Improve Athletic Performance by Measuring Your Cortisol

Did You Know Cortisol Testing Can Help Optimize Recovery and  Establish Preparedness for Training and Competition?

Improve Athletic Performance by Measuring Your Cortisol

Did You Know Cortisol Testing Can Help Optimize Recovery and  Establish Preparedness for Training and Competition?

Here’s a surprising fact: Sometimes, training more can actually make you weaker. It sounds counterintuitive, but overtraining can set you back and increases the risk of injuries. Sometimes, it’s better to take a break and allow your body to recover. Sometimes, less really is more.


But how can you tell exactly when you need to rest and when you’re ready to train again? How can you prevent overreaching and start performing better? Many elite athletes, whose livelihood and professional careers depend on the quality of their training, can give you the answer: By measuring your cortisol.


When you put your body under too much pressure for too long, the main stress hormone cortisol surges in your system. And it puts you at greater risk of fatigue, fractures and even sickness.


In fact, one study found that an increase in cortisol prior to a competition may be detrimental to athletic performance.


So if you want to train better, to perform better and avoid injuries, you need to know what high cortisol is doing to you. You need to know how to measure it. And you need to know how to beat it.


What Intense Training and Cortisol Do to Your Body


You can find the full story about cortisol here. But for now, know that cortisol is normally good. In fact, your body produces cortisol every morning as part of your daily hormone cycle. It regulates a wide range of vital functions, such as your metabolism and immune system. And it’s an essential part of your body’s flight-or-fight-or-freeze response.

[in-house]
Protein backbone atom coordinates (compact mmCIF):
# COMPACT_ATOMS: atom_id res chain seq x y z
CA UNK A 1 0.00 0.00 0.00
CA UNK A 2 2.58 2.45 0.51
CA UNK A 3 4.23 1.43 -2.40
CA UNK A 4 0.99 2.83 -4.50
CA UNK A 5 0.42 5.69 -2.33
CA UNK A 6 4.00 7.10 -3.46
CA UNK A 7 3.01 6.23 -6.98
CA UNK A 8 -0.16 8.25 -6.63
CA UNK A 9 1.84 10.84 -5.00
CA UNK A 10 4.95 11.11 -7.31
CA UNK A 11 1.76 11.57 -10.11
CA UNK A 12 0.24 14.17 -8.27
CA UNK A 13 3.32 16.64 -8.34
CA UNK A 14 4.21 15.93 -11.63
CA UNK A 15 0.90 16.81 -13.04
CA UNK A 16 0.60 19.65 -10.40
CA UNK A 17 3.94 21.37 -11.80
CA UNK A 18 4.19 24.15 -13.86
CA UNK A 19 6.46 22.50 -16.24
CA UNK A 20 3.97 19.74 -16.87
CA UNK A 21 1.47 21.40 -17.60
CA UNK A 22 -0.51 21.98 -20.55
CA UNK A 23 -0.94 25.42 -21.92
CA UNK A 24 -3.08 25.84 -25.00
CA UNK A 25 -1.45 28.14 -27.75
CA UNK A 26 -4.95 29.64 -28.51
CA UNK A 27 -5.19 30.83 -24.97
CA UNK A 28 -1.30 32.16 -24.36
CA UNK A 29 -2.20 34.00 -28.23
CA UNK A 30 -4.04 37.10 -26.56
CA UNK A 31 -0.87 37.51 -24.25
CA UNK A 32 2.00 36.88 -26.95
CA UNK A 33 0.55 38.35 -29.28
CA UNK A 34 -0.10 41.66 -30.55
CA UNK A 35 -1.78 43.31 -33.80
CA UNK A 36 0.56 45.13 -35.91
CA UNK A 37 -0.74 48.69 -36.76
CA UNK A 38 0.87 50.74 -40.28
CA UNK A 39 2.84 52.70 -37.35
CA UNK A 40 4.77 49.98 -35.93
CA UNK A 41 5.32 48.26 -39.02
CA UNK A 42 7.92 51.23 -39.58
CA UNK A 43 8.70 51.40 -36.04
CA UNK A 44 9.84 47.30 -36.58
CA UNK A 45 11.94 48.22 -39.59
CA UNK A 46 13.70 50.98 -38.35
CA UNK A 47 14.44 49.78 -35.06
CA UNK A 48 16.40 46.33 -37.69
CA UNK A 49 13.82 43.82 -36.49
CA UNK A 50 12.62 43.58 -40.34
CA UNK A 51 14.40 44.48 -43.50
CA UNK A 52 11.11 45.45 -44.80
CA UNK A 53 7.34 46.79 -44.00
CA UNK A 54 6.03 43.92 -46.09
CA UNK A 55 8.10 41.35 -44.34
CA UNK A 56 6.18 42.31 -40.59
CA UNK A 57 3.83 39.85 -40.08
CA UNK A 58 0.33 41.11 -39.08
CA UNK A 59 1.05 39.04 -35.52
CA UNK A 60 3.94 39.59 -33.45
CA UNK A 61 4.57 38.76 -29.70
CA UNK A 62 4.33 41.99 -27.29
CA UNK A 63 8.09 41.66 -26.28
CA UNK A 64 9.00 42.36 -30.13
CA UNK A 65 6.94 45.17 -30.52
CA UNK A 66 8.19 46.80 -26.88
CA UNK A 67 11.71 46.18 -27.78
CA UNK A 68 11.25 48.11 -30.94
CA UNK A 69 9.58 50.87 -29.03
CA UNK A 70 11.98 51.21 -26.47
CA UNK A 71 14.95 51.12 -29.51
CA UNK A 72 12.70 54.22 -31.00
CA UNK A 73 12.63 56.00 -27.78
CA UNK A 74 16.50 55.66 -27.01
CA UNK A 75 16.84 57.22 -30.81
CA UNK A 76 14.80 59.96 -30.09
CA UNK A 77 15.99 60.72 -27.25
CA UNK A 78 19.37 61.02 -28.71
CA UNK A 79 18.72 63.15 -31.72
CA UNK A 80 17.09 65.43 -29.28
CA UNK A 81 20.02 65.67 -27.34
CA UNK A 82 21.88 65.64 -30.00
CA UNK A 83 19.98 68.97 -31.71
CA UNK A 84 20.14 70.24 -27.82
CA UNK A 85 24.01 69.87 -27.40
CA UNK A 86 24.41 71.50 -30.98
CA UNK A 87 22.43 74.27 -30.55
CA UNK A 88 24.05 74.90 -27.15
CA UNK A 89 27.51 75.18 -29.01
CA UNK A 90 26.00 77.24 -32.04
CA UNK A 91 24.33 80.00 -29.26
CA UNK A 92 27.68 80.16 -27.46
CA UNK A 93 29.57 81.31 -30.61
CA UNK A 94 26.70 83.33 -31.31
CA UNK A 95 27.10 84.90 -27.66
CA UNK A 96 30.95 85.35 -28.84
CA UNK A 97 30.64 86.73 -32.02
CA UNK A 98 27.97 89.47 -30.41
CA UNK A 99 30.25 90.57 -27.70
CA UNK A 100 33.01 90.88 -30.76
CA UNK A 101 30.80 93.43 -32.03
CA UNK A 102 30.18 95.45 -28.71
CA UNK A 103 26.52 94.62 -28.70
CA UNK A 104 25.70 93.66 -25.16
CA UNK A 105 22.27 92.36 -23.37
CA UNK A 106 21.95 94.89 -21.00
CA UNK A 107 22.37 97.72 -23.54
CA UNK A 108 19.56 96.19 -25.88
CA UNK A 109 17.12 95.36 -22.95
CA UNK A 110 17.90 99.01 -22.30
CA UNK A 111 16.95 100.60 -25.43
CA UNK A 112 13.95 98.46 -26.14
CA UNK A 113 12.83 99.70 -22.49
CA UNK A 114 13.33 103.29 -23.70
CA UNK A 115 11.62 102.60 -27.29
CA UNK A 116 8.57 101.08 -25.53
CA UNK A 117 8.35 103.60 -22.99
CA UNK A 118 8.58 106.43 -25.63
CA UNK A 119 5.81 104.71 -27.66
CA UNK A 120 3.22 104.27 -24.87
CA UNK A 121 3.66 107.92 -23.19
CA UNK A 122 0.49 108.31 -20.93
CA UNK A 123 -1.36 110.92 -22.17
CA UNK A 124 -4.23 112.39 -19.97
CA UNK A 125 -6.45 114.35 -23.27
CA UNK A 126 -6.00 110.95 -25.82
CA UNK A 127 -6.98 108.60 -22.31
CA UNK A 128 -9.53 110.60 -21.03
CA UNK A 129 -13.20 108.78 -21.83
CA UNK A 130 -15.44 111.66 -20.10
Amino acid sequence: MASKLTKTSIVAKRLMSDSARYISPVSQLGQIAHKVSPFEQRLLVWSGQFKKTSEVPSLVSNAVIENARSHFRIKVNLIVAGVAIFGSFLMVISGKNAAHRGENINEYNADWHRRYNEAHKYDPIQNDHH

That’s why, when you encounter a stressful situation, your body produces more cortisol to help. In the same way that coffee makes you more alert in the morning, cortisol can help you focus and stay energized over the short term. But if you’re stressed for long periods — mentally or physically — you maintain high levels of cortisol, and your body goes into overdrive.


That’s when you’re in danger of overreaching and then overtraining. It doesn’t matter what physical shape you’re in, any athlete who doesn’t allow time for adequate recovery can suffer the consequence. In fact, that’s why the most diligent and committed ones often suffer.


For example: In June 2021, Olympic gold medalist swimmer Simone Manuel announced she’d been diagnosed with overtraining syndrome. It’s why she failed to qualify for the 100-meter freestyle finals at the U.S. Olympic swimming trials.


When she was training, exercises that used to be a breeze left her winded. Muscles ached. She seemed to be putting in more effort, yet she saw diminished results. That can be thanks, in part, to high cortisol. In fact, high cortisol is linked to three key signs of training too hard:


1. Muscle Soreness:

To start, high cortisol can cause your muscles to stay tense. Think of it as a constant state of readiness because your body can’t tell when a threat has passed. Pair that with reduced blood flow and a build-up of lactic acid (another side-effect of high cortisol). And overall, muscle movements can be limited.


It’s also worth noting that general chronic pain has also been linked to high cortisol levels. In one study, 16 people with chronic back pain were compared to a control group. Those in pain had higher levels of cortisol.


So keep this in mind: Unusual muscle pain that persists after training is one big sign of training too hard.


2. More Injuries, Slower Recoveries:

High cortisol also decreases your white blood platelet cells. These are your immunity cells. They flow through your bloodstream fighting off viruses, bacteria and any other invaders. A lower amount hurts your recovery and your immunity in general.


In one study, 235 adults were grouped into either those with high or low stress. Over the course of six months, those with high stress suffered from 70% more respiratory infections and had nearly 61% more days of symptoms than those with low stress.